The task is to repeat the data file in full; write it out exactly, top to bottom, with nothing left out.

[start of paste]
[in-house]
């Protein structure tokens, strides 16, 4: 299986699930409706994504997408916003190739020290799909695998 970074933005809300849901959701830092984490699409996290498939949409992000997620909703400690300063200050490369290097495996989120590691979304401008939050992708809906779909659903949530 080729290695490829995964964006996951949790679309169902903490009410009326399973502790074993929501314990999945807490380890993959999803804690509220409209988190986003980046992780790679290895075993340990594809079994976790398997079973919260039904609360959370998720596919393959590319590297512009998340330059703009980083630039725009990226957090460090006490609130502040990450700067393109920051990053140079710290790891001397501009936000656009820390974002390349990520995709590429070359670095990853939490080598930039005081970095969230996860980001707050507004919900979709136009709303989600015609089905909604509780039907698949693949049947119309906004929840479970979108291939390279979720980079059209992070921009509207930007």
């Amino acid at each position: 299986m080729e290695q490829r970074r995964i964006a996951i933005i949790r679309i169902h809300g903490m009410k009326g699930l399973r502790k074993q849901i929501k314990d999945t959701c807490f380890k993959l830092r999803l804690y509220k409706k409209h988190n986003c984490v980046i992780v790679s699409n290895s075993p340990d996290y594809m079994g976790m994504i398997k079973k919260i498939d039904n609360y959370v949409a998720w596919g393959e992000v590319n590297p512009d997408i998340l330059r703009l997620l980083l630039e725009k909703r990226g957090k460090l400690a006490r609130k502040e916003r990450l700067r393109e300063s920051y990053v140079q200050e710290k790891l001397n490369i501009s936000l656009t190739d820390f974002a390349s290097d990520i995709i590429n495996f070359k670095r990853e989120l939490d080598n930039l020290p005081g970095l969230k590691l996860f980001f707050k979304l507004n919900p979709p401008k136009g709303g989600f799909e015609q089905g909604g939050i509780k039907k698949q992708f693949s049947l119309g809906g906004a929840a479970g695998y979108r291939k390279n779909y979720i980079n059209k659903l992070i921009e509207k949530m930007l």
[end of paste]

[in-house]
């Protein structure tokens, strides 16, 4: 299986699930409706994504997408916003190739020290799909695998 970074933005809300849901959701830092984490699409996290498939949409992000997620909703400690300063200050490369290097495996989120590691979304401008939050992708809906779909659903949530 080729290695490829995964964006996951949790679309169902903490009410009326399973502790074993929501314990999945807490380890993959999803804690509220409209988190986003980046992780790679290895075993340990594809079994976790398997079973919260039904609360959370998720596919393959590319590297512009998340330059703009980083630039725009990226957090460090006490609130502040990450700067393109920051990053140079710290790891001397501009936000656009820390974002390349990520995709590429070359670095990853939490080598930039005081970095969230996860980001707050507004919900979709136009709303989600015609089905909604509780039907698949693949049947119309906004929840479970979108291939390279979720980079059209992070921009509207930007």
């Amino acid at each position: 299986m080729e290695q490829r970074r995964i964006a996951i933005i949790r679309i169902h809300g903490m009410k009326g699930l399973r502790k074993q849901i929501k314990d999945t959701c807490f380890k993959l830092r999803l804690y509220k409706k409209h988190n986003c984490v980046i992780v790679s699409n290895s075993p340990d996290y594809m079994g976790m994504i398997k079973k919260i498939d039904n609360y959370v949409a998720w596919g393959e992000v590319n590297p512009d997408i998340l330059r703009l997620l980083l630039e725009k909703r990226g957090k460090l400690a006490r609130k502040e916003r990450l700067r393109e300063s920051y990053v140079q200050e710290k790891l001397n490369i501009s936000l656009t190739d820390f974002a390349s290097d990520i995709i590429n495996f070359k670095r990853e989120l939490d080598n930039l020290p005081g970095l969230k590691l996860f980001f707050k979304l507004n919900p979709p401008k136009g709303g989600f799909e015609q089905g909604g939050i509780k039907k698949q992708f693949s049947l119309g809906g906004a929840a479970g695998y979108r291939k390279n779909y979720i980079n059209k659903l992070i921009e509207k949530m930007l």